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Financial Literacy - Credit scores
Craig Watts
This FICO expert offers tips for improving credit scores and clears up some common misconceptions.
Credit scoring, demystified

Interview: Craig Watts

It's easy to become confused about credit scores. Myths abound about how to improve a credit score, what goes into a credit score and which credit scores warrant attention.

To put certain misconceptions to rest, we caught up with Craig Watts, public affairs manager for Fair Isaac Corp., the company invented the FICO score -- the score that most lenders use to assess their applicants' credit risk.

Inside story on credit scores
What's a credit score?
Score factors
Credit history
What are consumers most confused about when it comes to credit scores?

People tend to be confused about how lenders use credit scores and how individuals can most effectively manage their own scores. Plus, the name itself, credit scores, is confusing. In the U.S., scores tend to be final judgments. It's the score you got on a math test, or the score your football team got. They're final and absolute.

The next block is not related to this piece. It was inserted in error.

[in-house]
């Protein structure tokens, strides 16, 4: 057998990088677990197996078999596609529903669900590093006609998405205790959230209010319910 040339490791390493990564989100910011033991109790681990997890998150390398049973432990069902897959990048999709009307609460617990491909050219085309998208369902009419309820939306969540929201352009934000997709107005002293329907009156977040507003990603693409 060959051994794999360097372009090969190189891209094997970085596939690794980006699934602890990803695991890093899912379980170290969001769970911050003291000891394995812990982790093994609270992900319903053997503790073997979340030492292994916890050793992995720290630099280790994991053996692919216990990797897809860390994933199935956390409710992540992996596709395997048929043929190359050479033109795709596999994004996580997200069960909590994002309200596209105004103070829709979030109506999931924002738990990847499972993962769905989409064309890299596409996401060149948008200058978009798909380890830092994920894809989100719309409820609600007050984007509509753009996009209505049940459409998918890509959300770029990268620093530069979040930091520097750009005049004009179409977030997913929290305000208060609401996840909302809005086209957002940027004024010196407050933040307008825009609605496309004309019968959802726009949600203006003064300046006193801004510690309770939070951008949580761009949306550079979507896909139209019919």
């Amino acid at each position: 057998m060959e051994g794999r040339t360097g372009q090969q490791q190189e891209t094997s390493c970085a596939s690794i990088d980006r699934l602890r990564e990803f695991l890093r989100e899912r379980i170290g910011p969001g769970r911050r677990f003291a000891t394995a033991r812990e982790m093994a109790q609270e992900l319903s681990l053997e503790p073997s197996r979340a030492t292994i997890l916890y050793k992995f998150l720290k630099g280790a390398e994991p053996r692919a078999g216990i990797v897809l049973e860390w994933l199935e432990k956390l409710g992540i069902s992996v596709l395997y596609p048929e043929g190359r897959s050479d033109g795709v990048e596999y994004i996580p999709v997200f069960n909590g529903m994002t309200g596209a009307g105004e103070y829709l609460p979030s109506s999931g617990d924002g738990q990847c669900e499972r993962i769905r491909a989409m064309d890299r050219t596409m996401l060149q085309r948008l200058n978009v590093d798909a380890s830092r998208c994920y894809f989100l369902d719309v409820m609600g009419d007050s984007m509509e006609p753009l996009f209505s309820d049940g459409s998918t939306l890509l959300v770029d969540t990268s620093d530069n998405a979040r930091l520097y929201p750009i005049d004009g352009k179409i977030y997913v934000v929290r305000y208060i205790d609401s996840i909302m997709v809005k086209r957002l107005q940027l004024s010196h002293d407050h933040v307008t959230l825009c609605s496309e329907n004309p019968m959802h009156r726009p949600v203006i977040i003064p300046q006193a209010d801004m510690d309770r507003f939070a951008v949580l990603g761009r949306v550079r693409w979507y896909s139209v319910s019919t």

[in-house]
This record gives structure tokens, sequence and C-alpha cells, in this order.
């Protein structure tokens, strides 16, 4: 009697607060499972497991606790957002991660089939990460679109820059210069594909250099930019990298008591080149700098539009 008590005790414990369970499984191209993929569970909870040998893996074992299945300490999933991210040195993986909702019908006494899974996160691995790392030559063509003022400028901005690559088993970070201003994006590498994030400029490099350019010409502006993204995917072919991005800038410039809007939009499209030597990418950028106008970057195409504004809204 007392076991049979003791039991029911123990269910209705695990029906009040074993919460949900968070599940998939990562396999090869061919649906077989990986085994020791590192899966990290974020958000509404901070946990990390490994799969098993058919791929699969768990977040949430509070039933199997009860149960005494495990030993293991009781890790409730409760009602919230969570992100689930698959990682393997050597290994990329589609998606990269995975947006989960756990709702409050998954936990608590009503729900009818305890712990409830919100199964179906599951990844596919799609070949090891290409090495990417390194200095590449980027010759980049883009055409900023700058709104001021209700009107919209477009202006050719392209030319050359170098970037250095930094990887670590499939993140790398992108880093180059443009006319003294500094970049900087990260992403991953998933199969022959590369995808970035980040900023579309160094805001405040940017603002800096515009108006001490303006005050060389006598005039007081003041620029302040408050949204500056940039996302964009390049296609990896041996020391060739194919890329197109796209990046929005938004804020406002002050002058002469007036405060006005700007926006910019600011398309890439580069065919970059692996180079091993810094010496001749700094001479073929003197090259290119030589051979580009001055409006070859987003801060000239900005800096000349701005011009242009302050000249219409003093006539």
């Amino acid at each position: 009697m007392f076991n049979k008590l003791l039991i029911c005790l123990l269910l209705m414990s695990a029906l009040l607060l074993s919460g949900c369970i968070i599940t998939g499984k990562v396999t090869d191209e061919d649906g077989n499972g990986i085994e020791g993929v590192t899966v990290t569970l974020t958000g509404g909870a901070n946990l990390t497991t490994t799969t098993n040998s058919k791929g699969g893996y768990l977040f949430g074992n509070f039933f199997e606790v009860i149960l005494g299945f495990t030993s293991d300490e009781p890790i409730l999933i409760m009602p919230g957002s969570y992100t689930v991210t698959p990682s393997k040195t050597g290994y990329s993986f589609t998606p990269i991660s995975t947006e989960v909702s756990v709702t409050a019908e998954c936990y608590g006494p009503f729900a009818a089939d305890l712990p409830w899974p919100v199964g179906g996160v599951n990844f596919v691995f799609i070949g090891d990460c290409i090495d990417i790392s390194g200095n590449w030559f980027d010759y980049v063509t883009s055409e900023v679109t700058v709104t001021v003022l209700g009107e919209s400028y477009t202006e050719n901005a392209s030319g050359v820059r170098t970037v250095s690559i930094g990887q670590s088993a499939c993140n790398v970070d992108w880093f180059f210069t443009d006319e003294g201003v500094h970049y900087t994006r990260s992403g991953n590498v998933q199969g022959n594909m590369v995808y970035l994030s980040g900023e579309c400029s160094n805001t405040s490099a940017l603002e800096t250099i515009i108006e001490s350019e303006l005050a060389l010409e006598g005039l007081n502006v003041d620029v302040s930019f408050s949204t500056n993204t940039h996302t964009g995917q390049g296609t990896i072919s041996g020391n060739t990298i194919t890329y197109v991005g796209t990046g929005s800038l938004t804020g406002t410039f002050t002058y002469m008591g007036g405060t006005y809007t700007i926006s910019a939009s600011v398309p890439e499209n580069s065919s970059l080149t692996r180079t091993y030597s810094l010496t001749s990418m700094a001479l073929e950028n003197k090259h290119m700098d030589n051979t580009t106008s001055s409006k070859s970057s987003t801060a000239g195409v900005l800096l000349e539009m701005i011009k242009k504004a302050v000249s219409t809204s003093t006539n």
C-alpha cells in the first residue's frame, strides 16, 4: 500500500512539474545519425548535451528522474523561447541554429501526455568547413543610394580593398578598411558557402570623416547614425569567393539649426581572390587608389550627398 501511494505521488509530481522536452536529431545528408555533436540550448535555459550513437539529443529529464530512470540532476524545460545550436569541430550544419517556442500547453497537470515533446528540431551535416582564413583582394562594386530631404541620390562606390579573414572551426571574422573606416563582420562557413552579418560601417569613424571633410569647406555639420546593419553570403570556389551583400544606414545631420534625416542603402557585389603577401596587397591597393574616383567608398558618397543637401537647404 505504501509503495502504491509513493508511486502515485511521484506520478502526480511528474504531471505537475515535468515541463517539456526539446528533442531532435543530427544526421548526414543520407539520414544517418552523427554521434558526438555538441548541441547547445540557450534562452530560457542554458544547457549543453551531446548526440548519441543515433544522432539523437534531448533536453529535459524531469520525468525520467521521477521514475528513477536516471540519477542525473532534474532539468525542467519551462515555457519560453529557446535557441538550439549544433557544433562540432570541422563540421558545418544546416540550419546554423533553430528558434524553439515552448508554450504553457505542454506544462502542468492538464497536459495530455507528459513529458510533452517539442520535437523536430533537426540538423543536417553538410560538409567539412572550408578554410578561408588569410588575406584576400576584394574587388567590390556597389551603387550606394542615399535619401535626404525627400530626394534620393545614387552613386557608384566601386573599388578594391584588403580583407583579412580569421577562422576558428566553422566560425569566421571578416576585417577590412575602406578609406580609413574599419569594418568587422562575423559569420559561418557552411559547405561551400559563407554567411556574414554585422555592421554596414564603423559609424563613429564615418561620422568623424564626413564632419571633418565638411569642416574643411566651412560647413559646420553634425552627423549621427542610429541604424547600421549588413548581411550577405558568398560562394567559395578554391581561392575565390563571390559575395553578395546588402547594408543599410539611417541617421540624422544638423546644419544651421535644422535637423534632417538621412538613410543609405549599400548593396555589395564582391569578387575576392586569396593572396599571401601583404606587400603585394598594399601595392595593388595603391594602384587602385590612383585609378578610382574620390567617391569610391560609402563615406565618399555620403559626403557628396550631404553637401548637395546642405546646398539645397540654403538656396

In the world of analytics, a risk score is more like a snapshot. It's isnít a final judgment because the underlying basis for the score is constantly changing. That's true whether you're talking about a credit risk score like the FICO score, or other types of analytic scores that might be assessing someone's future behavior based on how what they've put on a credit application Ė called an application score -- or how they've managed their account, called a behavior score.

In many cases consumers don't realize how much other information goes into credit decisions. Credit scores tend to be a lightning rod for consumers. While they are certainly important to many lending decisions, credit scores usually don't drive the ultimate decision. The lender is considering other information as well.

OK, so you think that most people would be surprised to know that credit scores are not a final judgment. They can change.

Yes. Credit scores are quite flexible and consumers have a surprising amount of control over their own credit score.

Something what I think surprises people is the emphasis that a person's full credit history has on their credit score, rather than simply where their credit relationships stand today. Oftentimes, we get asked questions by consumers that suggest they think that closed accounts should be removed from their credit histories because they are no longer active, no longer part of the person's credit dossier, if you will. But in fact, closed accounts are a valuable part of a person's credit history and of keen interest to lenders, to other businesses and certainly to scoring companies such as Fair Isaac. Closed accounts can add a great deal of value when predicting someone's credit risk and similar behaviors.

-- Posted: June 18, 2007
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